As opposed the idea from the book Academically Adrift, where the study concludes that the US 4-year college experience does little to enable those ill-prepared in high school for the challenges of a tech firm or corporations, my experience at both Monmouth College and Jacksonville University over 15 years taught me differently. Even average students I taught changed their aptitude and propensity to succeed in today’s corporation and became successful in international cities such as Chicago, New York, or even Tokyo. Those who came from rural high schools with little academic opportunity (or were B- students from suburban high schools) flourished when motivated by better-prepared co-eds and engaged faculty. In other words, these students, who were willing to pay or borrow $30,000-$100,000 in tuition (after a 40%+ discount) over 4 years to earn their degree were successful. The math is simple. Over the 10 years post-graduation these workers earned two to three times the annual income of their peers from their same high school who went straight to work at 18 years-old.
Many grads did much better than three times and now make over $150,000 annually. In other the words, the delta or change for making the decision to go to college and major in business or accounting created a return on investment 10-20 times more than their original investment in tuition.
If the ultimate measure of the efficacy and societal benefit of higher education is student success, success must be defined better and explained by all of us in higher education. Is success really just the graduate rate or persistence? Certainly we all want to reduce the indebtedness, but quality and competency matters too.
Alternatively, Is competency in certain basic or technical skills worth granting credit or even a degree? Imagining the possibility for more enlightened higher education, I propose that return on investment be one key performance indicator (KPI) we compare when determining the value of investing in higher education. Another KPI should be evaluating the intellectual curiosity factor and task orientation of each student. Can they perform and be willing to accept criticism for less than satisfactory work? Do these same students show improvement based on the feedback they received? If these students can also meet the minimum requirements, they should be conferred degrees by institutions of higher learning. It is not the end of their education, but the foundation for more disciplined inquiry in the future.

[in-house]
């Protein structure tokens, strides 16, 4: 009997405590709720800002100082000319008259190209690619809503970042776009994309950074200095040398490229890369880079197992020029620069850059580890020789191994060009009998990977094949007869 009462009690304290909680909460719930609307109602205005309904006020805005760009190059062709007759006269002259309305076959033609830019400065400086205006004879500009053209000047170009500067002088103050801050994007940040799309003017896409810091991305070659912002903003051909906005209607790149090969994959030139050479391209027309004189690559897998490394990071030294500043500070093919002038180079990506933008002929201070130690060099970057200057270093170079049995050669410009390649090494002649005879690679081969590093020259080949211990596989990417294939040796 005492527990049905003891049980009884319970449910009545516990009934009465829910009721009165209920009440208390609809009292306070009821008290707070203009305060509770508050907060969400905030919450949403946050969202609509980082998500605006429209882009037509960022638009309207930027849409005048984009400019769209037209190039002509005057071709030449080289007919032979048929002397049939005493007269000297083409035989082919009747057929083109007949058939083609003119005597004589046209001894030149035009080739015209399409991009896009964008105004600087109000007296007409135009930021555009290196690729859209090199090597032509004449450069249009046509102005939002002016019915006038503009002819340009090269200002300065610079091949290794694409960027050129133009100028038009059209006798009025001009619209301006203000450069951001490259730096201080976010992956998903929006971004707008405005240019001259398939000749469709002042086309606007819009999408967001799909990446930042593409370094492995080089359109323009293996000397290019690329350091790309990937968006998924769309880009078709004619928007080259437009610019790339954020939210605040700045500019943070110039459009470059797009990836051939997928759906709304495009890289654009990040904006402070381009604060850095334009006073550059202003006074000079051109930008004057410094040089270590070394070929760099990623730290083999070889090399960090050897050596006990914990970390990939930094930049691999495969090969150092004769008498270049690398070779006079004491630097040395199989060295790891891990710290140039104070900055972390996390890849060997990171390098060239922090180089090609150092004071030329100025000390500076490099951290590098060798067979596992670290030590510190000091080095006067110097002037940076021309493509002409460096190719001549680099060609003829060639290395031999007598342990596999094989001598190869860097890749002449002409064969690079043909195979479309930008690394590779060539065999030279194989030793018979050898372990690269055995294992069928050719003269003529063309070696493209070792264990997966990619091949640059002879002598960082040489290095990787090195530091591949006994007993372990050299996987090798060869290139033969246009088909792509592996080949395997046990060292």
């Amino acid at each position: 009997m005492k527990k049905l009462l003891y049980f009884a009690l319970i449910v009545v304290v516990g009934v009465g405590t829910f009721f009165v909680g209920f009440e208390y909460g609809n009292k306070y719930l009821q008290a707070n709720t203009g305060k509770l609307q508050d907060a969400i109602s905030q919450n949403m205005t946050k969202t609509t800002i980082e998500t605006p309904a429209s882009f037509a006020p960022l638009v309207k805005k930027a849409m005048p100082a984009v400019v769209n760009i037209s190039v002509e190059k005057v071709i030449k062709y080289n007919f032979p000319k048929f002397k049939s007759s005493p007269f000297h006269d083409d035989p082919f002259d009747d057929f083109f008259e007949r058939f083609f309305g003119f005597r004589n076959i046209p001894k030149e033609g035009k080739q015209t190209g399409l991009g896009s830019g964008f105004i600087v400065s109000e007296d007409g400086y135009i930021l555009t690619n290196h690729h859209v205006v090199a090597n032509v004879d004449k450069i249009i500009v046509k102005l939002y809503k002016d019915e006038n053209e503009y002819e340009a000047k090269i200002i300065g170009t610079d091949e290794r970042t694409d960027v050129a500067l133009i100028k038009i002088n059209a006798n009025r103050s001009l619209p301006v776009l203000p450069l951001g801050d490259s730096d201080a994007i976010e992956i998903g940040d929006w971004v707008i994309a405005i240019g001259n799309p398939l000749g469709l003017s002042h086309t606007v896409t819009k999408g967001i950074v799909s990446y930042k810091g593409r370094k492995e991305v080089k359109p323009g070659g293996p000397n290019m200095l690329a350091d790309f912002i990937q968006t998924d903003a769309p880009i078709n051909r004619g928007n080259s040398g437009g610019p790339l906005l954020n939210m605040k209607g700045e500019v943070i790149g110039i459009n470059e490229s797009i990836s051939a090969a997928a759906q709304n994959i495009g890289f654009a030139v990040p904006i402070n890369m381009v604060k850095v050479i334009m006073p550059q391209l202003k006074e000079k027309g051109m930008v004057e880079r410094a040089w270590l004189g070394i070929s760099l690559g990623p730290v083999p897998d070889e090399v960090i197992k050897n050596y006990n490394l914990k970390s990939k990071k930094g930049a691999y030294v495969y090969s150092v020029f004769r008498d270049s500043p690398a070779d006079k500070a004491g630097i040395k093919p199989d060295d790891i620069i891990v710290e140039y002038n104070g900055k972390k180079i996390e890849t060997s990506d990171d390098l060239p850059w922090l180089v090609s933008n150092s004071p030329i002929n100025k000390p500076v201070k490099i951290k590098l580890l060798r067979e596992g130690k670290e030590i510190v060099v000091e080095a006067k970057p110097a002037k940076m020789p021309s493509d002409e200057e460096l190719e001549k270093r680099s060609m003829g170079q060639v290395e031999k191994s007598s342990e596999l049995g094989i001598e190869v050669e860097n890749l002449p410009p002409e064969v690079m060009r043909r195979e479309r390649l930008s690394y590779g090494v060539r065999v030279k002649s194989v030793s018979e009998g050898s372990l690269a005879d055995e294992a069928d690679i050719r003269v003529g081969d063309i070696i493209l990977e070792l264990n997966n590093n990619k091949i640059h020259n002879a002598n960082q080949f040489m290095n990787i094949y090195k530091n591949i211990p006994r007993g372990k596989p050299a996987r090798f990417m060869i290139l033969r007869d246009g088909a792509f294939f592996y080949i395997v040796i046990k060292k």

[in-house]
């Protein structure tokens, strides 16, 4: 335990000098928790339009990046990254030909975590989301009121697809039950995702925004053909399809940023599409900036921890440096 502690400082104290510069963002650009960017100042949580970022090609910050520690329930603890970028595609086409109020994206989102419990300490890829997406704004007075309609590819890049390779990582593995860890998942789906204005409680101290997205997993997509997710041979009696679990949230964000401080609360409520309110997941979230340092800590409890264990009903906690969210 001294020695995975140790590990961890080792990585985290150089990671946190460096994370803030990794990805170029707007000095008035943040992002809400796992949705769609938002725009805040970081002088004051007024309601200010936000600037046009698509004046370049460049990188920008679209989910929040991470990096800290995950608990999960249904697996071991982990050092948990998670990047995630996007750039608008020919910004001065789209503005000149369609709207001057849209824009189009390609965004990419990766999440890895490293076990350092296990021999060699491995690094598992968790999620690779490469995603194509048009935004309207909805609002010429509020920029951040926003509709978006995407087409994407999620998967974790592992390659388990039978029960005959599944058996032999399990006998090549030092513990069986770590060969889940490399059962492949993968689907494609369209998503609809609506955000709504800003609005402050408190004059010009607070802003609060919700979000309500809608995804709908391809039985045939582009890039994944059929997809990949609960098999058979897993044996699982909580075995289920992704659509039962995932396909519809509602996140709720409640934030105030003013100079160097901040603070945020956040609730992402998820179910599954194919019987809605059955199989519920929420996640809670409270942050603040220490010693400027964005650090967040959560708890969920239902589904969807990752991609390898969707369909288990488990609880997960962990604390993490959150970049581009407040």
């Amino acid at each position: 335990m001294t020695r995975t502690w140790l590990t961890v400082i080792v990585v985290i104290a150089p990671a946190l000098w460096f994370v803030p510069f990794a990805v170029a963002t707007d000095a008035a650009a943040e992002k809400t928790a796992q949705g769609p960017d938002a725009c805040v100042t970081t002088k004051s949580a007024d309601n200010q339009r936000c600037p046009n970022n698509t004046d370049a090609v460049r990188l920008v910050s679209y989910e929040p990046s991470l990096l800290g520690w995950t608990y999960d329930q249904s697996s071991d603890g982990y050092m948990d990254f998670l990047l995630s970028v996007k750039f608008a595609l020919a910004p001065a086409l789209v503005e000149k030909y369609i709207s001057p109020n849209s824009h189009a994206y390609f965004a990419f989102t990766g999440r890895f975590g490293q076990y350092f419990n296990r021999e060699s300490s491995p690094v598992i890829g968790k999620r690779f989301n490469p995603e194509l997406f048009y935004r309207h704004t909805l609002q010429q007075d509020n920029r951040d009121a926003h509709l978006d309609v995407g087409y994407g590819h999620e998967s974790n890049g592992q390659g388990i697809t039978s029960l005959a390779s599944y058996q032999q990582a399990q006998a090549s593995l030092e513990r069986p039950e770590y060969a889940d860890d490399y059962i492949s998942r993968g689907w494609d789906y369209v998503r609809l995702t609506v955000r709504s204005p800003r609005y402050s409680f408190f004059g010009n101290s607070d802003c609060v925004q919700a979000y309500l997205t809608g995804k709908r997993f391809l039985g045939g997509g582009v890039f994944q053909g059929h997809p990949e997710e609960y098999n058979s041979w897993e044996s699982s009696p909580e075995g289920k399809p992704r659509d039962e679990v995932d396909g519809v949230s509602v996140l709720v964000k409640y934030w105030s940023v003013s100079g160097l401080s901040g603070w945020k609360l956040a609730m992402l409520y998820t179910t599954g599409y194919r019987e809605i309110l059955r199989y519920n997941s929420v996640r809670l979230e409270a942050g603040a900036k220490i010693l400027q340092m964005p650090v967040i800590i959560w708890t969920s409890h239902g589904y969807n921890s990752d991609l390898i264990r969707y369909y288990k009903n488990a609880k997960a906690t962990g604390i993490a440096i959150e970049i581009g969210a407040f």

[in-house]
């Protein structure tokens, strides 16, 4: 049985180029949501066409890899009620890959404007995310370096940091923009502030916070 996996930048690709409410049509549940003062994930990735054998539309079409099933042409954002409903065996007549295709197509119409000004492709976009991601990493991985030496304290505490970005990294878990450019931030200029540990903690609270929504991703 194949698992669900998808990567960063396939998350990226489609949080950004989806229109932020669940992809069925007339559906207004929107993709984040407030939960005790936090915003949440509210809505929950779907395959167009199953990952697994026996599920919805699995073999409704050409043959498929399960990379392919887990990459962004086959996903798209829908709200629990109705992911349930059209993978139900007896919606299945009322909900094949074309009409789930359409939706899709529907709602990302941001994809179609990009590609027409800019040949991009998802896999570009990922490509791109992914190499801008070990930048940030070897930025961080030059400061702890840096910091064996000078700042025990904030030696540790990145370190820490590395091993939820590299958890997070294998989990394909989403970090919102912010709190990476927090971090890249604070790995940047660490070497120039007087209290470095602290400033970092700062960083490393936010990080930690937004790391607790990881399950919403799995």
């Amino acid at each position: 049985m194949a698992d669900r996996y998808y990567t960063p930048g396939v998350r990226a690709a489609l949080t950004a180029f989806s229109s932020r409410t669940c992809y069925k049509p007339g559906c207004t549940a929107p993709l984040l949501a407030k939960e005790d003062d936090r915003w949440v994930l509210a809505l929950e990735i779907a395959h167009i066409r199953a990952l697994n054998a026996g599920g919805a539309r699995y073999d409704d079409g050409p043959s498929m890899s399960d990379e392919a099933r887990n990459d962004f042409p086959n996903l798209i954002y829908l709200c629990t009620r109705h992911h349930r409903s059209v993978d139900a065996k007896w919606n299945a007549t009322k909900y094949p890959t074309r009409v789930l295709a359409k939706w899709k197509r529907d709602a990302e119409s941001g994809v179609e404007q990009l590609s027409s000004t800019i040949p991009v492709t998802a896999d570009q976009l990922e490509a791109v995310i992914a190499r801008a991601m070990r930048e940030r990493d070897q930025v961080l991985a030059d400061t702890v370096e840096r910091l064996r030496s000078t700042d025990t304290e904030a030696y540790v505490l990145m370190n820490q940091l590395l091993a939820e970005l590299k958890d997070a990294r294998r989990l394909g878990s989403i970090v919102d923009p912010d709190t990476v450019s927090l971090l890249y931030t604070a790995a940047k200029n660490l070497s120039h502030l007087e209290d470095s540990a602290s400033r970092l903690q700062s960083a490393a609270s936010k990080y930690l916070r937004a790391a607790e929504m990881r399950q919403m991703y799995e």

When the objectives and culture of university leaders are out of alignment with the goals and norms of senior members of the faculty, problems arise. The dysfunctional behavior of faculty leaders in many institutions rule the day because the process for change is often tied to shared governance. Faculty and administrators who came up through the academy created the shared governance model. Faculty created the shared governance system to protect the status quo and manage the pace of change.
I believe a shared governance system works when there are common goals and objectives. Shared governance is not just faculty control , but a spirit of sharing, collaboration, and teamwork with staff and administration. In other words, it works when the silos come down and the institution becomes a learning community. Many senior faculty won’t understand or agree with the need for change because they are heavily invested in their own silo. These investments create “lines in the sand” which can become cultural fights for the “soul” of an institution. Any change in this situation taxes the university’s resources and time. Initiatives such as changing the general education requirements or the criteria and limits for tenure form the battle line against greater inter-disciplinary integration and the learning enterprise. Misalignment ultimately hurts student learning and their employment preparation which impacts ROI and graduation rates. That is why I believe this misalignment is the real problem.
Why does misalignment happen?
Answer: The institution’s goal for student success, through quality teaching and improved student scholarship, runs out of alignment with how faculty are rewarded, promoted and recognized by their peers. In most cases of misalignment, the university fails to provide the faculty incentives and the vision for why the student success goals benefit everyone. This misalignment in higher education can be fixed. But it will take committed faculty and administrative leaders who can call the right signals, provide evidence for their recommendations, and rally faculty department’s heads into line with the overall good of the university.